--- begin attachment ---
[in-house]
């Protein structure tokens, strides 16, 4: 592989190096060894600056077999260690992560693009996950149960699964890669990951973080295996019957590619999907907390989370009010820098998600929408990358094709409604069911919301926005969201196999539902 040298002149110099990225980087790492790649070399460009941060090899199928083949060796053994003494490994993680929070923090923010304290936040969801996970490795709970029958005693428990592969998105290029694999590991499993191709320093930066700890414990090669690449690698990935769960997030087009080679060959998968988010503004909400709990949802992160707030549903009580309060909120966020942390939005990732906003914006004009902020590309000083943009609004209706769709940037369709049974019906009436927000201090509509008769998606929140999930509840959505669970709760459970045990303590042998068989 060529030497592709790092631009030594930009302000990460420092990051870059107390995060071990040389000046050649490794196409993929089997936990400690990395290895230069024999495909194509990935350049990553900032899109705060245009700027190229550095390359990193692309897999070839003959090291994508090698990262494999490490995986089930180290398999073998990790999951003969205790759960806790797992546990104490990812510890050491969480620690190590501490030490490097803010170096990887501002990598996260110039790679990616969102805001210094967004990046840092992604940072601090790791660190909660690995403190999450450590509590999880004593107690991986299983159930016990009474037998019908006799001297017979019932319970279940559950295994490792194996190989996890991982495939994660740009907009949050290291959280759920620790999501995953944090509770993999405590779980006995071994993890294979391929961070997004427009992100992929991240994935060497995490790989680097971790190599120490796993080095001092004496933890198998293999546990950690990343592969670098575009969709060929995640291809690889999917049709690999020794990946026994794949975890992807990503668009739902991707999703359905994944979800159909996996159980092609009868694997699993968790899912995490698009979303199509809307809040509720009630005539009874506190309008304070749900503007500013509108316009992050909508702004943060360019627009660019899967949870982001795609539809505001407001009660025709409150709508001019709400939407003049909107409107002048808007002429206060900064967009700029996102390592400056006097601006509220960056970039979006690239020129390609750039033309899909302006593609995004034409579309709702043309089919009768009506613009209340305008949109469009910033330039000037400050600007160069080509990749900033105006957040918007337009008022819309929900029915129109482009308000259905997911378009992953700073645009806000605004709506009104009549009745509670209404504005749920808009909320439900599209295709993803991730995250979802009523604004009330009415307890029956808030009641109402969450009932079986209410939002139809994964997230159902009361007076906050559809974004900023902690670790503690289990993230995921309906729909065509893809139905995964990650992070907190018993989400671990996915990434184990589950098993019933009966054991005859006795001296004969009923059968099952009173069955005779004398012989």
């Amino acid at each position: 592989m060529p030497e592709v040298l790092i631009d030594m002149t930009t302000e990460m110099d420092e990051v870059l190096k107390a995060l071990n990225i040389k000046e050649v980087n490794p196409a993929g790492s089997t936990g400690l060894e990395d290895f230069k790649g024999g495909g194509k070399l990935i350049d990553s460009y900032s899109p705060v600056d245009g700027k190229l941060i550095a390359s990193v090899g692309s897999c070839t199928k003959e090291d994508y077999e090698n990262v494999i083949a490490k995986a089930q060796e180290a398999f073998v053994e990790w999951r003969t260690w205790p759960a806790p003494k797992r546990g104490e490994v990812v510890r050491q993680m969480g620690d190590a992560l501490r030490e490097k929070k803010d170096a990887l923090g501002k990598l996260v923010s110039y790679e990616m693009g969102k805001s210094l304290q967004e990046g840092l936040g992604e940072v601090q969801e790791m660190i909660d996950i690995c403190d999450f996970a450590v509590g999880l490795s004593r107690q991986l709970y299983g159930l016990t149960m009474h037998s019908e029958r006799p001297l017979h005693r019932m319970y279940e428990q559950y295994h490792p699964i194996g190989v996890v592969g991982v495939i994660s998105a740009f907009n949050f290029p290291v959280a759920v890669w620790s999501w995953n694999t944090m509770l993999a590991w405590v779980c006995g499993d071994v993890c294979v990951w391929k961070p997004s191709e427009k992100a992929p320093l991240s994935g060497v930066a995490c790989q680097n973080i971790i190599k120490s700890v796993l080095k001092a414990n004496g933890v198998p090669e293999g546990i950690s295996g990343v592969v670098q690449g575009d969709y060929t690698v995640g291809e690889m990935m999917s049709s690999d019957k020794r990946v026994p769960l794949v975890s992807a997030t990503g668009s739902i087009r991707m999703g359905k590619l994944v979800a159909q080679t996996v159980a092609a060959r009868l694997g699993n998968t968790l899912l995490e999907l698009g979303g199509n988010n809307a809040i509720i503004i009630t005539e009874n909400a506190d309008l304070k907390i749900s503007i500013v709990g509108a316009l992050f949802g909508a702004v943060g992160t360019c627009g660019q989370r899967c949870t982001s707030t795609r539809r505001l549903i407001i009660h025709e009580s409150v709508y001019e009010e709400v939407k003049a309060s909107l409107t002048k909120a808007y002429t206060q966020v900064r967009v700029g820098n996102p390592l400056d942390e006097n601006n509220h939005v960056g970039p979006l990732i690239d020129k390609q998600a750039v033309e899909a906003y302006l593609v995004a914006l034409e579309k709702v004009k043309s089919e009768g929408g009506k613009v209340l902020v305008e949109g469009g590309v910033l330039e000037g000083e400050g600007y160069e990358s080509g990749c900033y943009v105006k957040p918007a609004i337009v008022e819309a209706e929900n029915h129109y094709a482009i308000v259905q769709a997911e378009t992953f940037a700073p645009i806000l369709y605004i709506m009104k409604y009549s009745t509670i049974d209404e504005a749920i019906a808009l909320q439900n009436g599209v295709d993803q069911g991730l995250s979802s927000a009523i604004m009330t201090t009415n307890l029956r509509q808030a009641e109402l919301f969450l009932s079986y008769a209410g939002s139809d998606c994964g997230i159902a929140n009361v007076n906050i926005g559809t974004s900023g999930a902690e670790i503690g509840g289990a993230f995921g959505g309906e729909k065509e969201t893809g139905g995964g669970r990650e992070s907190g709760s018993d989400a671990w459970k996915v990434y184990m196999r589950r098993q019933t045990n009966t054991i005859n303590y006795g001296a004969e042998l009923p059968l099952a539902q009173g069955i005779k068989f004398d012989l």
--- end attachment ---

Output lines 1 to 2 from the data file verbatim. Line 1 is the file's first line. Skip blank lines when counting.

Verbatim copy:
[in-house]
């Protein structure tokens, strides 16, 4: 592989190096060894600056077999260690992560693009996950149960699964890669990951973080295996019957590619999907907390989370009010820098998600929408990358094709409604069911919301926005969201196999539902 040298002149110099990225980087790492790649070399460009941060090899199928083949060796053994003494490994993680929070923090923010304290936040969801996970490795709970029958005693428990592969998105290029694999590991499993191709320093930066700890414990090669690449690698990935769960997030087009080679060959998968988010503004909400709990949802992160707030549903009580309060909120966020942390939005990732906003914006004009902020590309000083943009609004209706769709940037369709049974019906009436927000201090509509008769998606929140999930509840959505669970709760459970045990303590042998068989 060529030497592709790092631009030594930009302000990460420092990051870059107390995060071990040389000046050649490794196409993929089997936990400690990395290895230069024999495909194509990935350049990553900032899109705060245009700027190229550095390359990193692309897999070839003959090291994508090698990262494999490490995986089930180290398999073998990790999951003969205790759960806790797992546990104490990812510890050491969480620690190590501490030490490097803010170096990887501002990598996260110039790679990616969102805001210094967004990046840092992604940072601090790791660190909660690995403190999450450590509590999880004593107690991986299983159930016990009474037998019908006799001297017979019932319970279940559950295994490792194996190989996890991982495939994660740009907009949050290291959280759920620790999501995953944090509770993999405590779980006995071994993890294979391929961070997004427009992100992929991240994935060497995490790989680097971790190599120490796993080095001092004496933890198998293999546990950690990343592969670098575009969709060929995640291809690889999917049709690999020794990946026994794949975890992807990503668009739902991707999703359905994944979800159909996996159980092609009868694997699993968790899912995490698009979303199509809307809040509720009630005539009874506190309008304070749900503007500013509108316009992050909508702004943060360019627009660019899967949870982001795609539809505001407001009660025709409150709508001019709400939407003049909107409107002048808007002429206060900064967009700029996102390592400056006097601006509220960056970039979006690239020129390609750039033309899909302006593609995004034409579309709702043309089919009768009506613009209340305008949109469009910033330039000037400050600007160069080509990749900033105006957040918007337009008022819309929900029915129109482009308000259905997911378009992953700073645009806000605004709506009104009549009745509670209404504005749920808009909320439900599209295709993803991730995250979802009523604004009330009415307890029956808030009641109402969450009932079986209410939002139809994964997230159902009361007076906050559809974004900023902690670790503690289990993230995921309906729909065509893809139905995964990650992070907190018993989400671990996915990434184990589950098993019933009966054991005859006795001296004969009923059968099952009173069955005779004398012989």